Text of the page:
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[Dehai-WN] Globalresearch.ca: LIBYA UNDER PENTAGON-NATO RULE: Corruption, internecine conflict and the "fruits" of imperialist warfare

From: Berhane Habtemariam <Berhane.Habtemariam_at_gmx.de_at_dehai.org>
Date: Thu, 17 May 2012 00:35:52 +0200

LIBYA UNDER PENTAGON-NATO RULE: Corruption, internecine conflict and the
"fruits" of imperialist warfare


by Abayomi Azikiwe


 <http://www.globalresearch.ca> Global Research, May 16, 2012

Some 200 disgruntled rebels who fought with the Pentagon and NATO in the
regime-change military mission against the Jamahiriya government in Libya
during 2011, made an effort to assassinate the interim Prime Minister
Abdurrahim al-Keib on May 8. The rebels were supposedly angry over the
cancellation of monthly payments to the militiamen who served as ground
troops in the campaign that overthrew the martyred leader Col. Muammar

The compensation program for the rebels, which distributed $US1.4 billion,
has been riddled with fraud and consequently was suspended in April. There
were reports that people were paid who were dead and that those who never
joined the anti-Gaddafi efforts also received monies. In addition to these
problems with public funds being turnover to rebel fighters, others were
sent on trips abroad for medical treatment but were not injured.

The militia groups served as the ground forces in the imperialist war
against Libya that resulted in an arms embargo against the Gaddafi
government, a naval blockade, sanctions, foreign assets seizure and bombing
missions involving 26,000 sorties and 10,000 airstrikes. Corruption has been
endemic to the so-called National Transitional Council (NTC) since its
inception during the war last year. After being placed in power in Tripoli
in late August 2011 and throughout the country after the brutal murder of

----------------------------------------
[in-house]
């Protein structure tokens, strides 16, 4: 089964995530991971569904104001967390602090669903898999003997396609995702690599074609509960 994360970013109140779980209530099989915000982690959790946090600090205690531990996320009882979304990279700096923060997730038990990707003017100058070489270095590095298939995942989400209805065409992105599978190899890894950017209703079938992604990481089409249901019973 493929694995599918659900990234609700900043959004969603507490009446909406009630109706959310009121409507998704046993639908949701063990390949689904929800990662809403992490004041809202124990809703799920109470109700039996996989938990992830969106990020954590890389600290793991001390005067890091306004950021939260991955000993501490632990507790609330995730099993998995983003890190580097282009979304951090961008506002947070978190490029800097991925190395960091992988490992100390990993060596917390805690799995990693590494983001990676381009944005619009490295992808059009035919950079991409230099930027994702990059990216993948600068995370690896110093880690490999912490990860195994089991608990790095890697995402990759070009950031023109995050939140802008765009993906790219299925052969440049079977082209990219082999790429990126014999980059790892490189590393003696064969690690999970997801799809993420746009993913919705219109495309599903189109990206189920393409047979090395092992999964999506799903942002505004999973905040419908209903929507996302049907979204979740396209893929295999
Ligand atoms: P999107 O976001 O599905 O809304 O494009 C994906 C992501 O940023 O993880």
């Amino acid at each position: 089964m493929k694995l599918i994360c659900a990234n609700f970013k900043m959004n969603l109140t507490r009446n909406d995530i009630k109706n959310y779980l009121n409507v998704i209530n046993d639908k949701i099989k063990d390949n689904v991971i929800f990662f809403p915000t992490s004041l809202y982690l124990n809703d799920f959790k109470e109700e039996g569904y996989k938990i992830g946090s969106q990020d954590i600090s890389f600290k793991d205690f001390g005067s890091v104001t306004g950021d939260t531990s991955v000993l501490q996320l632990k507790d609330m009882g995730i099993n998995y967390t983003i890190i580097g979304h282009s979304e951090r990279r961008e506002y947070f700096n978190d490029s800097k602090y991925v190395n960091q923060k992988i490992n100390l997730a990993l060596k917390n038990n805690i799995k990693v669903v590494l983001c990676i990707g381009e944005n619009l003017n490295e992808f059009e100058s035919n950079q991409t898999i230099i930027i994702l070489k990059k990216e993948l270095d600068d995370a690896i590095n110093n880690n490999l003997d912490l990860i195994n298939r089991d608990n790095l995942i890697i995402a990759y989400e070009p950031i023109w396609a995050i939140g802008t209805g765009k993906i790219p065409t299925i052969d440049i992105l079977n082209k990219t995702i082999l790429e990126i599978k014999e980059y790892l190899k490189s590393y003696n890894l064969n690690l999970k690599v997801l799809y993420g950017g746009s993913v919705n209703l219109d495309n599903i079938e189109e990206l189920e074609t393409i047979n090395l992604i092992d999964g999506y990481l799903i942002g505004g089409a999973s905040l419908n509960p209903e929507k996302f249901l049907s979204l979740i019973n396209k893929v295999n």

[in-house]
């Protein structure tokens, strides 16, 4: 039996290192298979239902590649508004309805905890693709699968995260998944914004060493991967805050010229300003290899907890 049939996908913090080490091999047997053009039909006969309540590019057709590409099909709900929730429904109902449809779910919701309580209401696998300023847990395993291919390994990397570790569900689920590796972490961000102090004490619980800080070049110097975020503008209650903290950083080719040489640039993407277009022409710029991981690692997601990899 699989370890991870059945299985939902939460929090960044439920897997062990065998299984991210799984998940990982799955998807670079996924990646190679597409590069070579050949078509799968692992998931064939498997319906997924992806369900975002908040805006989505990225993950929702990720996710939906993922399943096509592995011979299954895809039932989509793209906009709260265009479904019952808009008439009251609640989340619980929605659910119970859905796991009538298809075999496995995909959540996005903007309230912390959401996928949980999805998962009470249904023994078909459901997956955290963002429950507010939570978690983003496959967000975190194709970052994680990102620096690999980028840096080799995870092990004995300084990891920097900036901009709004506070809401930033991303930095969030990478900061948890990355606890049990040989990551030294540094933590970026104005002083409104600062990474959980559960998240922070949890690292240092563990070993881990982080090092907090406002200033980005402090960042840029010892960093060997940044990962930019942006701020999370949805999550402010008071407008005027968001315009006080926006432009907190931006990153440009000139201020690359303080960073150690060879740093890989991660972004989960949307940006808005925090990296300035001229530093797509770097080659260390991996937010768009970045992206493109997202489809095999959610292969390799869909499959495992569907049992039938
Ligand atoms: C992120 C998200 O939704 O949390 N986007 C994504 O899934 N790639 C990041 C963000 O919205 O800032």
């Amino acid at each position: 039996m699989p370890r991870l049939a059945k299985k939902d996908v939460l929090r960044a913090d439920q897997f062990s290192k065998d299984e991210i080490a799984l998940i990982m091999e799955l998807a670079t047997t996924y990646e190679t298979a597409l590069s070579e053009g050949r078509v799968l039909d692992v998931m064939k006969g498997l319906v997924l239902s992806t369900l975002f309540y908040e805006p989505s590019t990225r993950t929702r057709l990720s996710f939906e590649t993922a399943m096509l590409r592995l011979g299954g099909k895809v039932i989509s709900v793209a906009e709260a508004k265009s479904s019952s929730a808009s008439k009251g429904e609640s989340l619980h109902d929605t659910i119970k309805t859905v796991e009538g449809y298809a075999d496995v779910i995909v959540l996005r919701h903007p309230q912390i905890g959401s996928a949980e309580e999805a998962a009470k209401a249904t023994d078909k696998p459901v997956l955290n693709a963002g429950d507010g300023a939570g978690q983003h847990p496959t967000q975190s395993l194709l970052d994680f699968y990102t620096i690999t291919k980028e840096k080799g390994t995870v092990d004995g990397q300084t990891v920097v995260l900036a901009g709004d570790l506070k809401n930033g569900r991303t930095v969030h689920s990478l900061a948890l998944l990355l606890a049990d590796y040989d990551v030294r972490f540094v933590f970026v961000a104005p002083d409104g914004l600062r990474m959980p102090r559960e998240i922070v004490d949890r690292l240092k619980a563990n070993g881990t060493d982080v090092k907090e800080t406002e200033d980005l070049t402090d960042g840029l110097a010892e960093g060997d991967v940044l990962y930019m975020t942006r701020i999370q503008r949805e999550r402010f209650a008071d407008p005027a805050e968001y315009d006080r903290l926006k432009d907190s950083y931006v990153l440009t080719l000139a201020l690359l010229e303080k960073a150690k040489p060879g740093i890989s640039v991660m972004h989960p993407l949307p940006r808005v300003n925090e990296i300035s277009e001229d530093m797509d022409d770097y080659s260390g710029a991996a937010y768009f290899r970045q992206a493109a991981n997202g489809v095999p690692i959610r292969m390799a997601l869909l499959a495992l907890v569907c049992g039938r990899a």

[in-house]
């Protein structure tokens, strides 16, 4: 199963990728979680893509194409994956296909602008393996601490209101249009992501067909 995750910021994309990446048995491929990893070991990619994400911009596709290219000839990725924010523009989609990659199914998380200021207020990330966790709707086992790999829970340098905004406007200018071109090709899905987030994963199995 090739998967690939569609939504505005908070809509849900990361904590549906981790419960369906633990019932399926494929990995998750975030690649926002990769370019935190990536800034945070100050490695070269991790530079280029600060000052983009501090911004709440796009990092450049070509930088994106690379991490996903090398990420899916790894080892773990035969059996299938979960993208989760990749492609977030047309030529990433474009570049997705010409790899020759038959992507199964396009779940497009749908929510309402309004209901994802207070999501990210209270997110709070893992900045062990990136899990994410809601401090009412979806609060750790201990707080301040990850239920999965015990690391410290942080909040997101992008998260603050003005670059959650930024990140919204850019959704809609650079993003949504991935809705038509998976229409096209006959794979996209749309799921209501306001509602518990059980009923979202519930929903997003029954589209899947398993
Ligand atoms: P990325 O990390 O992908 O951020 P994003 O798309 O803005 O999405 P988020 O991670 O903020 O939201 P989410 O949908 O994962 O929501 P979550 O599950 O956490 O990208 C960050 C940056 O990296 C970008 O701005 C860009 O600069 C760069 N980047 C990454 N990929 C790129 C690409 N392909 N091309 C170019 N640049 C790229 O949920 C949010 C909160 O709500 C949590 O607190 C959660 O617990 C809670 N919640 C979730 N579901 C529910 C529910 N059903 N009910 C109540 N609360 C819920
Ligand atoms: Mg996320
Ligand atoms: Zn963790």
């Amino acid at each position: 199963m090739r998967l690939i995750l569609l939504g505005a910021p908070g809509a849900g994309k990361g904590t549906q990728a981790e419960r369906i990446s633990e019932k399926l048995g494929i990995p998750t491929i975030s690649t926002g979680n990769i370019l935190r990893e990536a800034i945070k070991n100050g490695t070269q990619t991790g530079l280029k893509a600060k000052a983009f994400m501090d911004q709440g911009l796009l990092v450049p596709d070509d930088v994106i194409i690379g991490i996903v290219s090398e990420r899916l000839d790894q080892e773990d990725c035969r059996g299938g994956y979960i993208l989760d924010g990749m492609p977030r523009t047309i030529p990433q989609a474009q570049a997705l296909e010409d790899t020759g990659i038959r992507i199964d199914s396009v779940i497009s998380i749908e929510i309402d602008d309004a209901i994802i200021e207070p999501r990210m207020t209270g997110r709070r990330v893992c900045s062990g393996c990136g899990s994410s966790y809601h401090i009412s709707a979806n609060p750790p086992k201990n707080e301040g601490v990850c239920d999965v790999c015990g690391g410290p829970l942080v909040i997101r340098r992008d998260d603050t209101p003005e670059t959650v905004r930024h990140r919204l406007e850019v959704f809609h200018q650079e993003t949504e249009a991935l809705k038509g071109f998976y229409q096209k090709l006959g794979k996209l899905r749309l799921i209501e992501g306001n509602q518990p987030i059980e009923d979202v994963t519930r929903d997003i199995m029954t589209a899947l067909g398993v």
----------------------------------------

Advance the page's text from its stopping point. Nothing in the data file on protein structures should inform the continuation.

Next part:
Gaddafi on October 20, billions of dollars have gone missing from the
national treasury. With the exposure of the widespread corruption in Libya,
the interim finance minister Hassan Ziglam announced on May 11 that he would
soon resign. The reason for his departure is the "wastage of public funds."
(Reuters, May 11)

The interim prime minister al-Keib, who was the target of the assassination
attempt, called those responsible for the shooting that left at least one
person dead, "outlaws." The various militia groups scattered throughout the
capital of Tripoli and other parts of the country have never been brought
into a national army. Ziglam, the outgoing finance minister, said of the
incident on May 9, that "They came with weapons. How can you work in such an
environment." (Reuters, May 11)

Other allegations of corruption over the last several months have included
irregularities with the Libyan Investment Authority where some $US2.5
billion in oil revenues that were supposed to be transferred to the national
treasury remains unaccounted for. Also the foreign assets that were frozen
by the imperialist states in the early stages of the war on Libya remain a
source of dispute in regard to the actual value of these funds. In the
eastern oil-producing region of the country, the Arabian Gulf Oil Company
has been hampered by work stoppages by employees who are demanding
accountability from the executives running the firm. Although oil production
has reportedly increased to a million barrels a day, there are questions
about the utilization of revenue and the compensation of workers.

Human Rights Violations Ignored by the Imperialists and Their Surrogates The
rationale for the imperialist war on Libya during 2011 was that the Gaddafi
government was violating the human rights of its citizens during an armed
rebellion that was financed and coordinated by foreign interests. Despite
the fact that no concrete evidence of mass killings and imprisonment were
uncovered, this same narrative is being maintained as a justification for
what transpired.

Yet under the current NTC regime reports indicate that at least 7,000 people
are still being detained inside the country with many of them suffering
torture and extrajudicial killings. Even the United Nations, which through
Resolutions 1970 and 1973 provided a pseudo-legal basis for the bombing of
Libya and the overthrow of its government, has spoken out against the unjust
incarceration by the Libyan rebels. According to Ian Martin, who heads the
UN mission to Libya, "Cases of mistreatment and torture of detainees
continue. Addressing these practices should be a top government priority in
pursuit of a new culture of human rights and the rule of law." (AFP, May 11)

In April there were claims that three people were tortured to death in a
prison in the coastal central city of Misrata. This prison has been
notorious for its mistreatment of detainees and there are allegations that
another seven people have been murdered there as well. The detainees are
accused of fighting with the Libyan military in defense of the country that
was being attacked internally and from the air and sea during 2011. Another